Ben Olsen

Disappointment can’t overshadow season of improvement for D.C. United

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One year ago, D.C. United were watching the MLS playoffs from home after finishing seven points out of the playoffs. Burdening with one of the worst defenses in Major League Soccer, Ben Olsen’s club was dragging to seventh in the East, a -3 goal difference unable to compensate for their 52 goals allowed. For the RFK faithful, it was another disappointing season and another year removed from the franchise’s glory days.

It’s a testament D.C.’s 2012 accomplishment that the dour mood that surrounded the franchise is now a memory. No more talk of fading legacies. No delicate thoughts of the Bruce Arena years. This season, Olsen kept D.C. in a playoff race since March. Thanks to a late season run to second in the East, La Barra Brava had reason to believe their team a contender.

And ultimately, that belief was rewarded. Though Houston’s 4-2 aggregate victory in the Eastern Conference final left little doubt who should represent the East in the MLS Cup Final, D.C.’s presence in the conversation spoke to all the improvements the team’s made since last year:

  • A year of health from Chris Pontius plus the addition of rookie Nick DeLeon helped D.C.’s attack take a step forward, the team’s 53 goals scored ranking fourth in MLS. A near-full season of Dwayne De Rosario helped;
  • Perry Kitchen, moved back into midfield for his second MLS season, provided cover for the back line;
  • Brandon McDonald and Dejan Jakovic helped the defense shave nine goals off 2011’s total;
  • As did improvement in goal from the still-improving Bill Hamid.

But as Houston made apparent over the last week, there’s only so much progress you can make in 12 months. Over the course of 180 minutes, D.C. United — playing essentially a 4-5-1 formation that helped protect a still vulnerable defense — was a better set up to take advantage of opponent mistakes than create opportunities of their own.

It’s a formula that’s rarely going to beat a Dominic Kinear-led team. Without De Rosario and Pontius (who only played 12 minutes in the series), United was left reliant on lapses like the one that led to Branko Boskovic’s second leg goal. There were never going to be enough. Without a threat up top or any push from their two-man shield, D.C. wasn’t going to keep up with a in-form Dynamo.

But in light of how far D.C.’s come in 2012, it was too much to ask them to keep pace. Houston was a finalist last year and have since added Boniek Garcia, Ricardo Clark, and Mac Kandji (while losing Geoff Cameron). They’re better positioned to claim 2012’s title than 2011’s. It would have been an amazing accomplishment if Olsen found a way past Kinnear’s team. That he didn’t shouldn’t diminish how far D.C.’s come.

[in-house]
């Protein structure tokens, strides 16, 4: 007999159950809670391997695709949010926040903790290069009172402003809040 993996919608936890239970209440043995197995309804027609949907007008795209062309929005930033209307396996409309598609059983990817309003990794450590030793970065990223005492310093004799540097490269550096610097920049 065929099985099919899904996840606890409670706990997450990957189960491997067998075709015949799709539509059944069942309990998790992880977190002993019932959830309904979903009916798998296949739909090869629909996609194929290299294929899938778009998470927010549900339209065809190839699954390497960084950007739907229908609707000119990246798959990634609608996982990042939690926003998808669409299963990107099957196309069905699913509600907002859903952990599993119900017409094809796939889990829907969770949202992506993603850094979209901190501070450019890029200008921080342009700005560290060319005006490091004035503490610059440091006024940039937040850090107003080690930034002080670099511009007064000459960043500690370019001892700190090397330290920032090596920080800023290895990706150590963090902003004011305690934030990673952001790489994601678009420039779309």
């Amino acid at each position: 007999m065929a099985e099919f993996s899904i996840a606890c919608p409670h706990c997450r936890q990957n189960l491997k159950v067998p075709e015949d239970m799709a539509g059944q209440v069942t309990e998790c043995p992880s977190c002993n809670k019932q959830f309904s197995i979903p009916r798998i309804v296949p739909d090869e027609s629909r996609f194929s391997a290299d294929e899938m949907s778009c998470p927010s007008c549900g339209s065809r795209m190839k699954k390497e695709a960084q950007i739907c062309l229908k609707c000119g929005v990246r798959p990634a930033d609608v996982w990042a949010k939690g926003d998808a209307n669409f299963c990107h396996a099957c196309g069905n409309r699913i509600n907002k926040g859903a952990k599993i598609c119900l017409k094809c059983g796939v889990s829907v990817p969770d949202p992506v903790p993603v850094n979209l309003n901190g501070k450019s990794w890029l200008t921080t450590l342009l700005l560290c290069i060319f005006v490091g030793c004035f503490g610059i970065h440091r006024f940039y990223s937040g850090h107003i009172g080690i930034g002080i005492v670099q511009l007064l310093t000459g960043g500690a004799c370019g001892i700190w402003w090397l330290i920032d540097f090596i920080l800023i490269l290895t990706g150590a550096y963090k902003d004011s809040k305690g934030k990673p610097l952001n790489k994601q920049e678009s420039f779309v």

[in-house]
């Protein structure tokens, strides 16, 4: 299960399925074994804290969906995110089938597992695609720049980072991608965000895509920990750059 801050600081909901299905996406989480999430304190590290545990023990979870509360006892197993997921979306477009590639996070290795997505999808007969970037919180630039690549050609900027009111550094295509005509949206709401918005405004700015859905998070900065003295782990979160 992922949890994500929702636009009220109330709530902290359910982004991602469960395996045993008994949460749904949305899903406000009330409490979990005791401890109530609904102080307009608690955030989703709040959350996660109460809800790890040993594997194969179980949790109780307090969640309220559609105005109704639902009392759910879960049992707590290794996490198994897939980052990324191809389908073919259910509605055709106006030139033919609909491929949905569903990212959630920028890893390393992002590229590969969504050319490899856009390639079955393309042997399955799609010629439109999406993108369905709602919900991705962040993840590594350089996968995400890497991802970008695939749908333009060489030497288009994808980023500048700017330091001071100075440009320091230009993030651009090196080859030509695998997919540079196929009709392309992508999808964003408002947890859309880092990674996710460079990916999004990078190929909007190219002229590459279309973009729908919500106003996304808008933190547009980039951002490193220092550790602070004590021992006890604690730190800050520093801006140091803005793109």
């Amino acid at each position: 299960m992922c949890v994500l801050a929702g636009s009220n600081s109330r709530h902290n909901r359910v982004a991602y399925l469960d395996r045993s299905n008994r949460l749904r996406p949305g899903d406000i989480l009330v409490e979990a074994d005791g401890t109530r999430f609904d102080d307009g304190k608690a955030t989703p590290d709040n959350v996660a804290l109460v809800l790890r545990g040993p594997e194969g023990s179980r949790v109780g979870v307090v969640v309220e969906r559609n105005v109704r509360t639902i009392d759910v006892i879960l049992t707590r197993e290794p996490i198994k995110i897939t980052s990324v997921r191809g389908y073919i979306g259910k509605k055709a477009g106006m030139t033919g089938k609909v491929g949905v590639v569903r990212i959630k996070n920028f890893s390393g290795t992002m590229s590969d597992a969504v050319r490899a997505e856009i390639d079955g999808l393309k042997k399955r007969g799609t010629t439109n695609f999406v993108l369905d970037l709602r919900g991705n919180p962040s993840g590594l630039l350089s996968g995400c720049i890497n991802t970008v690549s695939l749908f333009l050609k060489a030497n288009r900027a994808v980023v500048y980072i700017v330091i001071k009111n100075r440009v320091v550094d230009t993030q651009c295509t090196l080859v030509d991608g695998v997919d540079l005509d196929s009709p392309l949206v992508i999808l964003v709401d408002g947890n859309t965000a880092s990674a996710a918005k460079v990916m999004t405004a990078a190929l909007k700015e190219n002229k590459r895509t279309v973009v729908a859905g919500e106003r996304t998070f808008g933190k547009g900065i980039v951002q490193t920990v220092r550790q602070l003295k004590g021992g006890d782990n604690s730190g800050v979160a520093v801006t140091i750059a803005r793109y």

If that’s doesn’t serve as a silver lining for United fans, consider the improvements the team’s likely to see next season. Bill Hamid will be a year older and, presumably, a year better. Same can be said for Andy Najar (suspended for the final series), Kitchen, and DeLeon. If they make the playoffs again in 2013, D.C. can expect better health from their two main goal scoring threats: Pontius and De Rosario. Ben Olsen, having proved himself one of the league’s promising young coaches, will build on this season’s experience.

Positives are always elusive in the minutes after a season’s extinguished, but when D.C. and their fans are ready to move on, they’ll be able to reflect on their most successful season since claiming 2007’s Supporters’ Shield.

And the 2013 season is only four months away.

ProSoccerTalk will keep up the discussion of the chase for MLS Cup through the Dec. 1 final.

UEFA Champions League preview: Spurs, Foxes, and BVB hosts Real

MADRID, SPAIN - APRIL 02:  Gareth Bale of Real Madrid takes on Sokratis Papastathopoulos of Borussia Dortmund during the UEFA Champions League Quarter Final first leg match between Real Madrid and Borussia Dortmund at Estadio Santiago Bernabeu on April 2, 2014 in Madrid, Spain.  (Photo by Clive Rose/Getty Images)
Photo by Clive Rose/Getty Images
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Leicester City gets a home Champions League match, Spurs head to Russia, and two of the world’s best attacks meet in Germany; Tuesday’s UEFA Champions League slate is pretty tasty.

[ MORE: Allardyce on England hot seat? ]

An out-of-form Cristiano Ronaldo has Real Madrid in a mini-slump, and a trip to Borussia Dortmund isn’t exactly the antidote now, is it? Normally we wouldn’t dial that up, but Ronaldo has a knack for shining brightly when folks question him. We’ve seen this one before. Expect a highlight-reel night from CR7, but perhaps the same from high-flying BVB.

Spurs are buoyed by the news that Harry Kane‘s injury may not be as serious as first thought, but could be sunk back into the depths with a loss at CSKA Moscow on Tuesday. Spurs fell to Monaco, while CSKA scooped up a solid draw at Bayer Leverkusen.

Leicester City is looking to stay perfect after an impressive UCL debut at Club Brugge, and faces a big test in Portugal. Porto does quite well in this tournament almost annually, and won’t be scared by a trip to King Power Stadium. El Tri trio Miguel Layun, Jesus Corona, and captain Hector Herrera join familiar names Iker Casillas, Yacine Brahimi, and Maxi Pereira on the Porto roster.

Tuesday’s UCL matches

all matches at 2:45 p.m. ET

Sporting Lisbon vs. Legia Warsaw
Sevilla vs. Lyon
Dinamo Zagreb vs. Juventus